Q: Which will work better for my painful arthritic joints, heat or cold?
A: Applying heat or cold to a painful area is a simple, inexpensive method for relieving pain. Cold reduces swelling and numbs the area. Heat loosens up muscles, increases flexibility and increases circulation. For an acute injury, such as a pulled muscle or injured tendon, the usual recommendation is to start by applying ice to reduce inflammation and dull pain. Once inflammation has gone down, heat can be used to ease stiffness.
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For a chronic pain condition, such as osteoarthritis, heat seems to work best. However, some people find that cold also helps to dull the pain.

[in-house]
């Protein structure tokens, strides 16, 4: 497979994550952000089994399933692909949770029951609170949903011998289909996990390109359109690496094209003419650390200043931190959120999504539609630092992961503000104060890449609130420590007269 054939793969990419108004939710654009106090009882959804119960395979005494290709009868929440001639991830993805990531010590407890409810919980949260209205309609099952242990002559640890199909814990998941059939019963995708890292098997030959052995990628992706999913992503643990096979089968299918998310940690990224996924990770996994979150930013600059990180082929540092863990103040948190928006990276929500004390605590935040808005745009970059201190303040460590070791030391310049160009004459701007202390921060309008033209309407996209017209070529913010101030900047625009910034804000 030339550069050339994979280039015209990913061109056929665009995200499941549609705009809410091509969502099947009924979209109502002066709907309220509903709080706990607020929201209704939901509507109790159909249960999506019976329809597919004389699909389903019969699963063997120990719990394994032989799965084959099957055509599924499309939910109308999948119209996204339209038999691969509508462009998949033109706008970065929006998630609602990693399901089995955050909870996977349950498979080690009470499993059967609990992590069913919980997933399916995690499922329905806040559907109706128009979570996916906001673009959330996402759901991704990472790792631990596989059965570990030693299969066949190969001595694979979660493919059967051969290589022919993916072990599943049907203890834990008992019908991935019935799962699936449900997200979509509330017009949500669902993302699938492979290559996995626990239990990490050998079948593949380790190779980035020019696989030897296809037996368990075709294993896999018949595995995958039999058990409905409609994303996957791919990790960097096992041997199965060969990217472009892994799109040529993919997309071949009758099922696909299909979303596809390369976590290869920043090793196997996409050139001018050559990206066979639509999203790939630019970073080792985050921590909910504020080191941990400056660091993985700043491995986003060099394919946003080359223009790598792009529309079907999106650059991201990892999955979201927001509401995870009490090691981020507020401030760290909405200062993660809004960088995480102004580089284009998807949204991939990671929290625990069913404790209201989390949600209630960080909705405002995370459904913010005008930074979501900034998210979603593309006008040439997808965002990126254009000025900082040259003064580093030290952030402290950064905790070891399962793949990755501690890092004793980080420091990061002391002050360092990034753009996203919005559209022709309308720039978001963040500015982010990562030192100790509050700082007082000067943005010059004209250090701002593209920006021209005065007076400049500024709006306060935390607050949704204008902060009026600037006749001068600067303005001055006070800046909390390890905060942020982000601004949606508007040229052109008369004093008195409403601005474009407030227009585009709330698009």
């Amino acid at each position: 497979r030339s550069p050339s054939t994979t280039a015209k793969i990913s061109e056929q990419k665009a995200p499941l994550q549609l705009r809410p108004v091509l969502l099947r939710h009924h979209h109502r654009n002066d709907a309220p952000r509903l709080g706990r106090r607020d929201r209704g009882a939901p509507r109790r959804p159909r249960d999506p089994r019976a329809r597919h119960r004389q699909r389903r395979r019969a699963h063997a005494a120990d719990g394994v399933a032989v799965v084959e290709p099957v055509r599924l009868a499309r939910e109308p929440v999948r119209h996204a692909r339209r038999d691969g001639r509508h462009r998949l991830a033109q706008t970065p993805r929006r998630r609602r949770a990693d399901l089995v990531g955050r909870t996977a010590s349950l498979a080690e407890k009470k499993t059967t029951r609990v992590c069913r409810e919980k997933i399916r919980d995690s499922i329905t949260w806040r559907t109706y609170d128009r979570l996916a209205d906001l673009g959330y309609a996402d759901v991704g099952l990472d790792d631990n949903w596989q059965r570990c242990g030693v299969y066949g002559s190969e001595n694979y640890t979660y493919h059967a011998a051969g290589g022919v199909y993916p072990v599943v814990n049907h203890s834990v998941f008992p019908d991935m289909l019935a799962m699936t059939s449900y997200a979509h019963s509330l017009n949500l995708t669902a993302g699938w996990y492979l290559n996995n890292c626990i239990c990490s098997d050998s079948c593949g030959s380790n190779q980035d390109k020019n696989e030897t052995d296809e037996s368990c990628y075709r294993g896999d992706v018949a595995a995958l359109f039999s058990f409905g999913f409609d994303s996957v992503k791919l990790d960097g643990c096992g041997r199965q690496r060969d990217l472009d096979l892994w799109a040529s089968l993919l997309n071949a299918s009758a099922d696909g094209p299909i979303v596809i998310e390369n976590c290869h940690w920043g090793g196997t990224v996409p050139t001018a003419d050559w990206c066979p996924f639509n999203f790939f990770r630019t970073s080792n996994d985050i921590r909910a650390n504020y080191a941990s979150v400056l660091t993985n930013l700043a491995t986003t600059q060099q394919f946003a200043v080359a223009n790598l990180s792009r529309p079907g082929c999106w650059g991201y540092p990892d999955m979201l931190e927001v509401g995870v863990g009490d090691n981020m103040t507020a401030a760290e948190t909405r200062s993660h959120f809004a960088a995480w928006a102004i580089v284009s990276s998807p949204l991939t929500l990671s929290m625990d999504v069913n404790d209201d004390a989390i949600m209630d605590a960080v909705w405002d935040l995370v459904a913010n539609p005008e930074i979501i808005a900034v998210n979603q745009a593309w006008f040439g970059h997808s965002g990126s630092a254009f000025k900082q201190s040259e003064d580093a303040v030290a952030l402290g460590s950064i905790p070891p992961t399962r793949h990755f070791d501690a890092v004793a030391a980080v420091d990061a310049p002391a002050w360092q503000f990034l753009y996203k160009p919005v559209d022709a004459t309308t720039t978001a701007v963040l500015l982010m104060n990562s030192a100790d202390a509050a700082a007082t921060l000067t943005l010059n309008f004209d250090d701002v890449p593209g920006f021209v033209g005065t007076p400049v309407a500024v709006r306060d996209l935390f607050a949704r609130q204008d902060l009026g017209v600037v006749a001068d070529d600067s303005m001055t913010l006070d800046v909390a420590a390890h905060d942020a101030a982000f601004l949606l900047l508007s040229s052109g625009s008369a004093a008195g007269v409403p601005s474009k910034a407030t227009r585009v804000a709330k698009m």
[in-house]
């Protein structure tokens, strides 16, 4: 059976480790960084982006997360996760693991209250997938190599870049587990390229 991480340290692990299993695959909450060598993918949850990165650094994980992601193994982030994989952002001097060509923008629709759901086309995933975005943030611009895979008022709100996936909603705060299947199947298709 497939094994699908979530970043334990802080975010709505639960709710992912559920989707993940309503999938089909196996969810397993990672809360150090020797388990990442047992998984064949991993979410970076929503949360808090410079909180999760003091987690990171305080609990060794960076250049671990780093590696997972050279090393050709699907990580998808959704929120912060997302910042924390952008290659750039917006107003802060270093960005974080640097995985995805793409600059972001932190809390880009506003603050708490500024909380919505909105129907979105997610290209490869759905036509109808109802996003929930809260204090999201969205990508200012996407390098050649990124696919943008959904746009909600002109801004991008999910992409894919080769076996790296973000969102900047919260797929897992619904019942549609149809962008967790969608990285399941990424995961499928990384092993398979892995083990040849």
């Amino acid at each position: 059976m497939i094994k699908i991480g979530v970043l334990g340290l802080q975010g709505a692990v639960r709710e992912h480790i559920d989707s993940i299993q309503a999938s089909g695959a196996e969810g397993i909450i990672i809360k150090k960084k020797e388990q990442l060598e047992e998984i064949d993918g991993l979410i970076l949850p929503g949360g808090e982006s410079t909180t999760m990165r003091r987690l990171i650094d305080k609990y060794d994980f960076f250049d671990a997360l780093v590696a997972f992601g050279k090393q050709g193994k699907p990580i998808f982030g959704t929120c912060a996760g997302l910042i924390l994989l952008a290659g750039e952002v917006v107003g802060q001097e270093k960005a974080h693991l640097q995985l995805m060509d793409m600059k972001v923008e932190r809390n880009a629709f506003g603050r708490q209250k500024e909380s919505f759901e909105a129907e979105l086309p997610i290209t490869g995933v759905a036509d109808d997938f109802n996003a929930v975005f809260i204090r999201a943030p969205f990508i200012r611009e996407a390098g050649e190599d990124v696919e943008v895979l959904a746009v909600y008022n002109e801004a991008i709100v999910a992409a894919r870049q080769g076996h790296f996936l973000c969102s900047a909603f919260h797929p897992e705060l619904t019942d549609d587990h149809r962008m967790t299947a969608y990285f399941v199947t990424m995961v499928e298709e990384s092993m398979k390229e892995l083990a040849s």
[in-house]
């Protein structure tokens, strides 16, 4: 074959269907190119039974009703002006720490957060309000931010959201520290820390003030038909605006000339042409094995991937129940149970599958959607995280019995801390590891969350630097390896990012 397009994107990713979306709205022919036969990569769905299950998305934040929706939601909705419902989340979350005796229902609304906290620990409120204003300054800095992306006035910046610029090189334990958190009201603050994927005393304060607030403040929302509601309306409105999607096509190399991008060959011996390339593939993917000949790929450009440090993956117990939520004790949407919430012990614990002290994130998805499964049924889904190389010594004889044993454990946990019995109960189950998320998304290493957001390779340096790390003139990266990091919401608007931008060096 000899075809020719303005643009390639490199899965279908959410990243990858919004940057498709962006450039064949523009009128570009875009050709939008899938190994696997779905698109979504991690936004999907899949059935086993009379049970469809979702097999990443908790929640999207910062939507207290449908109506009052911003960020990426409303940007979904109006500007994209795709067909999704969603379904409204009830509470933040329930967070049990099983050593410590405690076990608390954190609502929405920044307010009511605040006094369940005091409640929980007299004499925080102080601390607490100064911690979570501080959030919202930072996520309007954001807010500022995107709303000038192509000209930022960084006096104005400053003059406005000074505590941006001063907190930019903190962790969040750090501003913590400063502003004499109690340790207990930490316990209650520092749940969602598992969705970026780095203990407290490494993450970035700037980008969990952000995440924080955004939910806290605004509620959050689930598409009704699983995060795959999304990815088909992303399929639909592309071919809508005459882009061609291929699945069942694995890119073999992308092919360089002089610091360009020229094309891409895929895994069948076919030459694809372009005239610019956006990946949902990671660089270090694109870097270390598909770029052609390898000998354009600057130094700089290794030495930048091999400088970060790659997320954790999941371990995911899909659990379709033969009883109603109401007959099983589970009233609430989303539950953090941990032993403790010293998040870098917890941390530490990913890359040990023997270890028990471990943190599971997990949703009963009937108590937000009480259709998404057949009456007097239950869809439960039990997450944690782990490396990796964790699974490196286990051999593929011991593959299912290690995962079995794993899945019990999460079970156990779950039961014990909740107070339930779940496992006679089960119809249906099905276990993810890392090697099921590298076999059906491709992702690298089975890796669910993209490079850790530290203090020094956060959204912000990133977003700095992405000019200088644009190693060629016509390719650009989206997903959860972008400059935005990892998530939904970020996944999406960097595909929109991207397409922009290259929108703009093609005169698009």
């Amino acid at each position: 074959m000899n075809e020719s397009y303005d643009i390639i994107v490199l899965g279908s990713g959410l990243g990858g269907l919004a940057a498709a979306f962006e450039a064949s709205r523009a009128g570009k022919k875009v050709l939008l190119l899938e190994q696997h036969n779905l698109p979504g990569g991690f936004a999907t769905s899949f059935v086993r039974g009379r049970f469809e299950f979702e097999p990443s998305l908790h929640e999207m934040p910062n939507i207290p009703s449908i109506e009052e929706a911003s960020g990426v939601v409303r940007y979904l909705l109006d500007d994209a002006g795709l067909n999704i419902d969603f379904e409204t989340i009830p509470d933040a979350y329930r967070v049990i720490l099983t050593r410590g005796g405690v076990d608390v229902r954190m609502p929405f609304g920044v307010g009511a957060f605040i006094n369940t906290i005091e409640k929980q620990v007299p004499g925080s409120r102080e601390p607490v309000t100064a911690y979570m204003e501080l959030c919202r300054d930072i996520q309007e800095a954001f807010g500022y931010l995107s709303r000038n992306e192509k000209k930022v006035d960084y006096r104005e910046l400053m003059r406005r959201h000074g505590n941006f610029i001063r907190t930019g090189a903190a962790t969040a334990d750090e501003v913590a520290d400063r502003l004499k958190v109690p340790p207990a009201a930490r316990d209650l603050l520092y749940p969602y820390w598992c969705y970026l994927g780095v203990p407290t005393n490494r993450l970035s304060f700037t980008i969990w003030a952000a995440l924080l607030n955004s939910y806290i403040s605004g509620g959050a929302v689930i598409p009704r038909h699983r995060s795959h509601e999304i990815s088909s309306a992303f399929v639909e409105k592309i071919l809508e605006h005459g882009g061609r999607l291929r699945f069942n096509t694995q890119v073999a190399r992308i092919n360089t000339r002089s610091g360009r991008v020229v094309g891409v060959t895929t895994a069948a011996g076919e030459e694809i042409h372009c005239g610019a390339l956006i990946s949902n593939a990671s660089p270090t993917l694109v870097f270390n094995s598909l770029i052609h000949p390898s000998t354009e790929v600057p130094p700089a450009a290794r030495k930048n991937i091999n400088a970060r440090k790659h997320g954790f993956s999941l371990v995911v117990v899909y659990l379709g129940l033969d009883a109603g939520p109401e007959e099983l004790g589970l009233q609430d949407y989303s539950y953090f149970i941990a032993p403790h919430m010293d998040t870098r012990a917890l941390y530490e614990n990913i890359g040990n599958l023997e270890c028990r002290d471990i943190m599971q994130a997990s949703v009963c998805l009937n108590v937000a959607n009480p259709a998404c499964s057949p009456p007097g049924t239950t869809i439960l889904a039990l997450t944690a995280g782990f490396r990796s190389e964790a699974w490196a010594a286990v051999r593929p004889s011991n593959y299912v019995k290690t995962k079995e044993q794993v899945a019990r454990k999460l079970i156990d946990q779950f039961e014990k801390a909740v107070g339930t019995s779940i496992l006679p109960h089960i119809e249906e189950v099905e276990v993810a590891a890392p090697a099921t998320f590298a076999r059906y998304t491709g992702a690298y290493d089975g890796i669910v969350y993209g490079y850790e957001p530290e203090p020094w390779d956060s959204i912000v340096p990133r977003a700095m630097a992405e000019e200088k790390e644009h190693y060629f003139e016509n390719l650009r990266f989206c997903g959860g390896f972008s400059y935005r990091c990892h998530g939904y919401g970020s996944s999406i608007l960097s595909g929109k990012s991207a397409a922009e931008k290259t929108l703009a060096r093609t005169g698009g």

So what’s the answer? Try them both and use whichever works best for you.
Exercise is an important part of treatment for osteoarthritis. Heat and cold can also be used to make exercising a little easier. Try using heat before exercise to loosen up muscles and cold afterwards to minimize any achiness.
For heat, soak in a warm bath, hot tub or whirlpool for about 20 minutes. Or take a warm shower. Dress warmly afterwards to prolong the benefit. A heating pad is another good way to warm up an area. You can also buy moist heat pads. Or, heat a damp washcloth in the microwave for about 20 seconds. Test it to make sure it’s not too hot. Wrap it in a dry towel and apply it to the painful area.
For cold therapy, use an ice pack. Apply for 20 minutes at a time. Gel-filled cold packs are inexpensive and available in different sizes and shapes. Keep several in the freezer. Frozen peas or ice cubes in a baggie also work.
— Rheumatologist Chad Deal, MD